A complete renovation of the station in the early 2000s, provided for in the original design of the overhead structure, addressed these problems. The two platforms were made island platforms, capable of serving four tracks. Added features included platform canopies, stairs and escalators directly from the waiting room for the tracks, and a new platform crossover, connecting to the parking garage.

Station layoutEdit

The station viewed from the parking garage

This station has two a 9-car-long side platform on the south side, a 10-car-long platform on the north side and two high-level 12-car-long island platforms.[7]:20 The main station concourse straddles the tracks of the Northeast Corridor, and contains the ticket booth, a passenger waiting area, and shops. Below the platform level is an MTA police station, other shops, a Greyhound/Peter Pan office and CT Transit Customer Information Center. Stairs and escalators lead to the platform level. On the south side of the station, across an access street, is a large parking garage connected to the concourse by one pedestrian bridge and directly connected to the east end of the platforms by a second bridge (both bridges connect to Level 4 of the garage).

A bus station is located just to the north of the train station, underneath a large bridge carrying Interstate 95. Taxis, often lined up by the dozens, pick up passengers at a stand on the south side of the station. A car rental agency is located southwest of the station building.

M Mezzanine Crossover between platforms
Platform level
Side platform, doors will open on the right  
Track 5 ← Northbound and southbound      New Canaan Branch trains →
Island platform, doors will open on the left or right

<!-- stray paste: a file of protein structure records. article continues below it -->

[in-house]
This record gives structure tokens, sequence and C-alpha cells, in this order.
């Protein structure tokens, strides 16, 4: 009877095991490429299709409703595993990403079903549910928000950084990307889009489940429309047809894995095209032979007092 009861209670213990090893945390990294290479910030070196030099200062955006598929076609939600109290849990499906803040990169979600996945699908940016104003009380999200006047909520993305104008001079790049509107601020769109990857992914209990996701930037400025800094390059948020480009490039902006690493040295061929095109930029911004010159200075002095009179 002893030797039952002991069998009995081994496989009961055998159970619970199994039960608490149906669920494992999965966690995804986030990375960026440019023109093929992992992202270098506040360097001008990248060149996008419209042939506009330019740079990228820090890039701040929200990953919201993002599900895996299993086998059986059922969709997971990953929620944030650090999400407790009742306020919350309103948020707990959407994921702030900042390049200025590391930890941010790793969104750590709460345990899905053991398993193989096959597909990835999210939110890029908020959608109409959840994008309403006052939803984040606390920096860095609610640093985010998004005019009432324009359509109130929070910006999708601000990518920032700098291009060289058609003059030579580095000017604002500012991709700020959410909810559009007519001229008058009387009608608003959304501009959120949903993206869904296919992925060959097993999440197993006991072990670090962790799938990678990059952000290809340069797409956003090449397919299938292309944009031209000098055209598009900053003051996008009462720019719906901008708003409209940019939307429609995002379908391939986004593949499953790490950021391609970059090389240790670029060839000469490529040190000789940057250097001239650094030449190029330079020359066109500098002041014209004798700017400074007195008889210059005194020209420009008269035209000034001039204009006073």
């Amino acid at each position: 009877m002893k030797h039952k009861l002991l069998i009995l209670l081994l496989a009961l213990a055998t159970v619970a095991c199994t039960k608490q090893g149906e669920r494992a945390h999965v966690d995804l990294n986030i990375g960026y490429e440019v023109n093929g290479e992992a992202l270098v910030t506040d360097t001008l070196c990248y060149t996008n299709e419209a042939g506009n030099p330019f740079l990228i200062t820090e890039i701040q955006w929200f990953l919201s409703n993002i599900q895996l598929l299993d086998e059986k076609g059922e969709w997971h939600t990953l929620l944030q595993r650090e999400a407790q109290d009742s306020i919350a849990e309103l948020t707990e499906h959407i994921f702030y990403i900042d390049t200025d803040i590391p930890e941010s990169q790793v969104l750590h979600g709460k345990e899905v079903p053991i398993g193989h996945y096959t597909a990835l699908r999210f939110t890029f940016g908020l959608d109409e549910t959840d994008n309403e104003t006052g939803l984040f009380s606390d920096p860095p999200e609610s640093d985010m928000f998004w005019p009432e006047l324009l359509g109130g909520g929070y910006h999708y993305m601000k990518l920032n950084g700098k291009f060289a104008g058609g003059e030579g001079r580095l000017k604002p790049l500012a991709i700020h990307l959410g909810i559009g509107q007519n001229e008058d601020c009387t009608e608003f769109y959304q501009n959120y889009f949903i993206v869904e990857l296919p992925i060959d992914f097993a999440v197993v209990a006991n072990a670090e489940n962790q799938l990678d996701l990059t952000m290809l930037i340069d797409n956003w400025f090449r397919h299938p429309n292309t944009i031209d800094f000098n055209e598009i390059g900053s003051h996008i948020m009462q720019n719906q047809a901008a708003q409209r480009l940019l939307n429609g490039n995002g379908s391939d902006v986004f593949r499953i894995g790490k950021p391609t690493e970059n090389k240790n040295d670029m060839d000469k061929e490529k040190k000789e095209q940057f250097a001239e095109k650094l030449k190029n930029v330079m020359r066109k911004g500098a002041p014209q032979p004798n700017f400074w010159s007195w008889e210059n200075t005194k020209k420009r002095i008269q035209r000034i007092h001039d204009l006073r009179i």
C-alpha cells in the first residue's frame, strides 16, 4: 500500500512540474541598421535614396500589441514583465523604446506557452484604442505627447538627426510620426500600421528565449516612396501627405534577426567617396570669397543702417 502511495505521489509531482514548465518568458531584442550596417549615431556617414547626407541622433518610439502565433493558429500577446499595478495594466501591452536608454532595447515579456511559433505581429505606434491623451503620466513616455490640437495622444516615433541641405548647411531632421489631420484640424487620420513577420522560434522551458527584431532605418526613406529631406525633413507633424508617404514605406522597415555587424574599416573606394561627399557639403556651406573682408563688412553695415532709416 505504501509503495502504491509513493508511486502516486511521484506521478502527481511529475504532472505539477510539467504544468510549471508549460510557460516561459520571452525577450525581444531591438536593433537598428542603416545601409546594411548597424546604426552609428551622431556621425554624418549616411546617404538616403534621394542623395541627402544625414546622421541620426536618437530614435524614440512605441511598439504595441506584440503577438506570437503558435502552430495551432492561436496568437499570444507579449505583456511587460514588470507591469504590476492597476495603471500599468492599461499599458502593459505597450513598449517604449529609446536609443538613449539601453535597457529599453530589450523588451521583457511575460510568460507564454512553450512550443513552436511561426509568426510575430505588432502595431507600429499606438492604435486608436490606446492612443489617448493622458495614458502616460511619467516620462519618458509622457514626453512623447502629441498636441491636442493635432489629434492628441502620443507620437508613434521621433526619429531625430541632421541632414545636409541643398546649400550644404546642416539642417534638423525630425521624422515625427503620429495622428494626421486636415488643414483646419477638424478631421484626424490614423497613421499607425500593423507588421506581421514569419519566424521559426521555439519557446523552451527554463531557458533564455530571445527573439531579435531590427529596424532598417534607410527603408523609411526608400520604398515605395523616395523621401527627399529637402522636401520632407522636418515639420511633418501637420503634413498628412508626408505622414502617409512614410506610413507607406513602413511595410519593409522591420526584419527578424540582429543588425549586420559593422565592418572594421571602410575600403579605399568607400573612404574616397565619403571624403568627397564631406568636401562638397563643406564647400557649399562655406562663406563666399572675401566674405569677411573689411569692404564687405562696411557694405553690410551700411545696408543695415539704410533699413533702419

Track 3 ← Southbound      New Haven Line,      Danbury Branch,      Acela Express,      Northeast Regional, and      Vermonter trains
Track 1      Acela Express and      New Haven Line trains that do not stop at Stamford →
Track 2 Northbound      New Haven Line,      Danbury Branch,      Acela Express,      Northeast Regional, and      Vermonter trains →
Island platform, doors will open on the left or right  
Track 4 Northbound      New Haven Line,      Danbury Branch, and      Waterbury Branch trains →
Side platform, doors will open on the right  
G Street level Exit/entrance and parking


Multiple parking garages are within the area, including a garage that is open 24/7 and is linked by air-bridge to the upper level of the train station.

In 2012 it was announced by the Connecticut Dept of Transportation that the old parking garage would be demolished. An RFP was issued [1] seeking developers' ideas for what to construct on the site of the old garage with the possibility that replacement parking (for 1000 spaces) would be moved to a quarter mile from the rail station.

Harbor Point Gateway Garage, at the intersection of Washington Boulevard and West Henry Street, provides indoor parking near the station. The facility includes an electric vehicle charging station as well as a car wash/detail service. A pedestrian bridge over Washington Boulevard provides direct access to the train platform from the garage.


The number of people taking Metro-North to Stamford doubled from 2,155 in 1996 to 4,226 in 2006. In recent years, additional office space has been built near the train station to allow commuters to avoid Interstate 95, which is typically very congested during rush hour. For example, The Royal Bank of Scotland completed a $400 million office building in 2008 within 200 yards of the station.[8]

Stamford is the busiest Metro-North Railroad station outside of New York City, with the only busier station being Grand Central Terminal. As of 2016, average weekday commuter ridership for the center was 30,000 passengers, ranking among the busiest in the metropolitan area.[citation needed]